The Syngenetic Massive Sulphide Deposits

The large massive sulphide deposits present a formidable challenge to the economic geologist. They represent such huge concentrations of iron, sulphur, base metals and precious metals that it is difficult to conceive how they were derived from the crust or mantle of the Earth. The problem of the origin of massive sulphide deposits has generated a geological controversy which has lasted two hundred years and shows no sign of abating.

Field Evidence of the Origin of Massive Sulphide Deposits

Although much experimental and theoretical work has been done towards elucidating the origin of the massive sulphide deposit, the most significant advances have come from field observations, particularly those made by geologists whose activities have permitted them to see many deposits.

It is beyond the scope of this paper to describe all of the characteristics of the massive sulphide deposits found in volcanic and sedimentary rocks. The four characteristics described in the following pages have been selected as having a particular bearing on the origin of the deposits.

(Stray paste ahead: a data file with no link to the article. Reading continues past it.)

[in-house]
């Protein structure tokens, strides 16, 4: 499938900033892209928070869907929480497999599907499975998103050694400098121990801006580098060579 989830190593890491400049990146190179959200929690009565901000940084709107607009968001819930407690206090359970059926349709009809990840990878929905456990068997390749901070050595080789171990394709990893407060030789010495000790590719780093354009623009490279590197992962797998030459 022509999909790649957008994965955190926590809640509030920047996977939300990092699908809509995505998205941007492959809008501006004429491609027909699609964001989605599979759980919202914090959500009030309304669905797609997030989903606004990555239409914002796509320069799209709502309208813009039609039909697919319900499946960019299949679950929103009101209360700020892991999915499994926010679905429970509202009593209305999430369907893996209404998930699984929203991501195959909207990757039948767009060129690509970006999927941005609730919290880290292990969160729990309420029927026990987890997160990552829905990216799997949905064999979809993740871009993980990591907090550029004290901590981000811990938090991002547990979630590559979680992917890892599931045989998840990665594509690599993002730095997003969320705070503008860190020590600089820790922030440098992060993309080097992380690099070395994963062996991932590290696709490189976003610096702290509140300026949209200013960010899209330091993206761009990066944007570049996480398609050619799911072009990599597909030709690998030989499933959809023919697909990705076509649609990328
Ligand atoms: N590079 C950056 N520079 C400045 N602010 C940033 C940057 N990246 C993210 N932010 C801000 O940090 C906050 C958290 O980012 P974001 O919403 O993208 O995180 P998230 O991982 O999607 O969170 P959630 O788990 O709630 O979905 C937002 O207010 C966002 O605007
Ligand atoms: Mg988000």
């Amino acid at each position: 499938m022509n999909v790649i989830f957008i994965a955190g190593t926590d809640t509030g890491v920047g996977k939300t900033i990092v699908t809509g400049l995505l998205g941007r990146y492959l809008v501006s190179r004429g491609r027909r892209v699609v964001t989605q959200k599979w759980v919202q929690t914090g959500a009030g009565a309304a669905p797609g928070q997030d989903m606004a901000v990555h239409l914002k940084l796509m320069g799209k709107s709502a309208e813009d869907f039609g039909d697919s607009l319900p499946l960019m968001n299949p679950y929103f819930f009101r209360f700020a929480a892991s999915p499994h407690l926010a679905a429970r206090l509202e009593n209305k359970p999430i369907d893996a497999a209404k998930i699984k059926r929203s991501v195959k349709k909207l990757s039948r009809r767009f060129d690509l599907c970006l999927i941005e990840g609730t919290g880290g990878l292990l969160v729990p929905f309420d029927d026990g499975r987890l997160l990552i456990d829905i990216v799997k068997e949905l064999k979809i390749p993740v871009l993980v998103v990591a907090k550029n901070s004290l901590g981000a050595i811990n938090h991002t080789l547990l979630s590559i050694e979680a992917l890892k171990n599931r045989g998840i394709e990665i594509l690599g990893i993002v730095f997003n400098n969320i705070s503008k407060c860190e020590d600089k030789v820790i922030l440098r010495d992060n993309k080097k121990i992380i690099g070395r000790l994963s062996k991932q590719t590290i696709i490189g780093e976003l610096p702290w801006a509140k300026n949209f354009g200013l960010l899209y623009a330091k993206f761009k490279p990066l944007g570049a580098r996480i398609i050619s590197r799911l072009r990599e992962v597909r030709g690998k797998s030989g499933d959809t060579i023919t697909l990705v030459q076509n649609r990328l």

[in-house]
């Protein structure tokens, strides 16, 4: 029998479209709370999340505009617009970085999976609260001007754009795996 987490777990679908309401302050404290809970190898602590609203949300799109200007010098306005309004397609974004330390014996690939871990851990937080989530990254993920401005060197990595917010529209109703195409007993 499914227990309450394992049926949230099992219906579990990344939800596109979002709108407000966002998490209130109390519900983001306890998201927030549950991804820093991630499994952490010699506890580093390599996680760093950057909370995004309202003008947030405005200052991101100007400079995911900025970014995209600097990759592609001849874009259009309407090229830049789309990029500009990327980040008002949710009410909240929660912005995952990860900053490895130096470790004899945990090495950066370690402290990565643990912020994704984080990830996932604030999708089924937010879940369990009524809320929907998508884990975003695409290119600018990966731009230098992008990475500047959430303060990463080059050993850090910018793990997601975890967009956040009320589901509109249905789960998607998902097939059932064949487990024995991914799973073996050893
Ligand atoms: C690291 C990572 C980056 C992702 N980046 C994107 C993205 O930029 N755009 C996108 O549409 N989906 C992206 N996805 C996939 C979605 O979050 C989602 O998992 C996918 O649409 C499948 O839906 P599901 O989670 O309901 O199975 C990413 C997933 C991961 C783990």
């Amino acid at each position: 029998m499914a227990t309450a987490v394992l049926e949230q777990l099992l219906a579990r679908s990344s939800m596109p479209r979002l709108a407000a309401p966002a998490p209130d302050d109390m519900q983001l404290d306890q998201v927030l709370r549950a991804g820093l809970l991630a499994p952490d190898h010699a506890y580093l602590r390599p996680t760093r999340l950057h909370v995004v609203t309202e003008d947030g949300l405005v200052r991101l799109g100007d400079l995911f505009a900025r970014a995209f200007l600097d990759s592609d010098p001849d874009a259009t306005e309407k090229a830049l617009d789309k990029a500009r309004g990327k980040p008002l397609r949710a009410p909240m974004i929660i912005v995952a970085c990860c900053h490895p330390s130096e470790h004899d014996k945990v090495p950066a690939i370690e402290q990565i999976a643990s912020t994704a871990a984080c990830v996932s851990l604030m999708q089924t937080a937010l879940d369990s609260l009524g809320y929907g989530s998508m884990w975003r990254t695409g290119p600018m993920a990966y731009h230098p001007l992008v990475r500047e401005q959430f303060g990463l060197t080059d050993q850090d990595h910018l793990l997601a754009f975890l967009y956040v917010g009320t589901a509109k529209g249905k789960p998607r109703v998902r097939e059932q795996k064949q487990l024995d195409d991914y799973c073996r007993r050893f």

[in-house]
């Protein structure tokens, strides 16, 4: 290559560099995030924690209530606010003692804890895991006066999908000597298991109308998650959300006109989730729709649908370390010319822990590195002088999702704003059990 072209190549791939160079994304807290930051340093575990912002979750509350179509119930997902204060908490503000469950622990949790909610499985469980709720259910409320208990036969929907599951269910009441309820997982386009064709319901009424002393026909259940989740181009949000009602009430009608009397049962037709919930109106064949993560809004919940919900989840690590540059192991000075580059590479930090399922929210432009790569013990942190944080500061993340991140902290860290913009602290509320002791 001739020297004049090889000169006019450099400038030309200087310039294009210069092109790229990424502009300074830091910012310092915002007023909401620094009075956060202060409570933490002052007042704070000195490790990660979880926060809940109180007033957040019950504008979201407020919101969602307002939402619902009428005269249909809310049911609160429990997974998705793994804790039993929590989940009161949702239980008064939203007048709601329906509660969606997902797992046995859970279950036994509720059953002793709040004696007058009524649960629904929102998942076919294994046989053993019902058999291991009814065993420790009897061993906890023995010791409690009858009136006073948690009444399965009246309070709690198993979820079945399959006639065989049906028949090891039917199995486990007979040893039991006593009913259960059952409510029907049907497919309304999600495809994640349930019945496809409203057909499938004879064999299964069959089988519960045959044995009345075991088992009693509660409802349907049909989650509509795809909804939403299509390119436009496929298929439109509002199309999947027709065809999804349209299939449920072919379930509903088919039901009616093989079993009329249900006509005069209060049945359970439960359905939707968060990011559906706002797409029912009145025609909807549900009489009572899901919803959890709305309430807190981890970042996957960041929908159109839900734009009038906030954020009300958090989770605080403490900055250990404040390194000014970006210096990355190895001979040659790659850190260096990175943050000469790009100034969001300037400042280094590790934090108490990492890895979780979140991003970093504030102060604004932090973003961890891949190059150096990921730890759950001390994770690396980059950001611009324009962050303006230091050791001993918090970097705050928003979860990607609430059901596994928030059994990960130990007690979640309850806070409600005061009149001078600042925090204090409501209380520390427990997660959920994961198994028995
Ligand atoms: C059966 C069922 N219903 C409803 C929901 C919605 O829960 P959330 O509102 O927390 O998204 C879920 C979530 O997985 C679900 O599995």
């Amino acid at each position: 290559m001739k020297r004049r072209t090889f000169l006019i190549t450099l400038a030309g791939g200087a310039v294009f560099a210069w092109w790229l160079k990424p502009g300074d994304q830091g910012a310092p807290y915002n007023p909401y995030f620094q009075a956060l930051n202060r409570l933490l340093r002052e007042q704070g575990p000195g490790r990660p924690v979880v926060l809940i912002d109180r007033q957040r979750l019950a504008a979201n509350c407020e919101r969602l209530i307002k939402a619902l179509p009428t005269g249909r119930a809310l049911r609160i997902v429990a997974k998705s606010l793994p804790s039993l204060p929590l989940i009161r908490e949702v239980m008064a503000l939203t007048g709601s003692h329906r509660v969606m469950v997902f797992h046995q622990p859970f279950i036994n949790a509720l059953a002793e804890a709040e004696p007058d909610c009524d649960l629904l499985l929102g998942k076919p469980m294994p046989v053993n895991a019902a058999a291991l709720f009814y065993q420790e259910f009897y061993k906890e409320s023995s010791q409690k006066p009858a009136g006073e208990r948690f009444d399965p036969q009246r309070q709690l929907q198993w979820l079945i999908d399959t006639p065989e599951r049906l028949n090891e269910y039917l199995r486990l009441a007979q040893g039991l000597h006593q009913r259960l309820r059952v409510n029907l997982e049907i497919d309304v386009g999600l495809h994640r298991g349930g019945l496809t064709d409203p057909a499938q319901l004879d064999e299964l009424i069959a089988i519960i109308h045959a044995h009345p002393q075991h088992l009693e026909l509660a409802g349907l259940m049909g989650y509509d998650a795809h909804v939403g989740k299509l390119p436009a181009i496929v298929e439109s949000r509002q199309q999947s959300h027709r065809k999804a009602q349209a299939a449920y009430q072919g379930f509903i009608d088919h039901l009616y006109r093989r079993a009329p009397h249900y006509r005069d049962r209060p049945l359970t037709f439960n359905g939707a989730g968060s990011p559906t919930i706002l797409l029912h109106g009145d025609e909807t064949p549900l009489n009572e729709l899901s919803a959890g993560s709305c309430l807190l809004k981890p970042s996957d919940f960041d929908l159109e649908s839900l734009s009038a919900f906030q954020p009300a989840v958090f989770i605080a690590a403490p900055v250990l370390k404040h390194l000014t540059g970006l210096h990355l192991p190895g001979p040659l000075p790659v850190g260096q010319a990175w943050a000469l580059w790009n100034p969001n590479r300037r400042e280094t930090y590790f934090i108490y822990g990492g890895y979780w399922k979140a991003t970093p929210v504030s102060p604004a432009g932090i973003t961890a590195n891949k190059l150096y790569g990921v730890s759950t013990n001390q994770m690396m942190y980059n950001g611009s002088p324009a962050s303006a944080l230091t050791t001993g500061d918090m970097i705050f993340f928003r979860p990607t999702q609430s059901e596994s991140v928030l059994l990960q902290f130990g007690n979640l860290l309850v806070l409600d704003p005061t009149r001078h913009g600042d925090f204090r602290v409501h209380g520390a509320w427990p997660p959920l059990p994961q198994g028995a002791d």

Lithologic and Stratigraphic Associations

Massive sulphide deposits show certain marked regularities in their stratigraphic and lithologic associations. These relationships appear to be consistent, regardless of the age of the deposit. Geologists whose experience has

Ore Fanglomerates as Exploration Guides for Porphyry Copper Deposits

Three porphyry copper districts in southern Arizona are partly overlain by post-ore fanglomerates which share certain physical and petrologic characteristics and which may comprise a distinct and significant class of rock. These units are the Locomotive fanglomerate of Ajo, the Helmet fanglomerate of Twin Buttes-Mission-Pima, and the Cloudburst formation of San Manuel-Kalamazoo, termed “Locomotive-type fanglomerates” herein. Post-ore units at Poston Butte and Lakeshore, Arizona, and Sar Chesmeh, Iran, also appear to fit this class.

“Locomotive-type fanglomerates” are composed of poorly sorted conglomerates, lenticular sandstone beds, andesitic to rhyolitic flows and tuffs, and unique monothologic landslide breccias. They contain fragments of holyokeite – a rare oligoclase lava of porcellaneous appearance. Their basal contacts are considered to be depositional and overlapping, sometimes complicated by later low-angle faulting.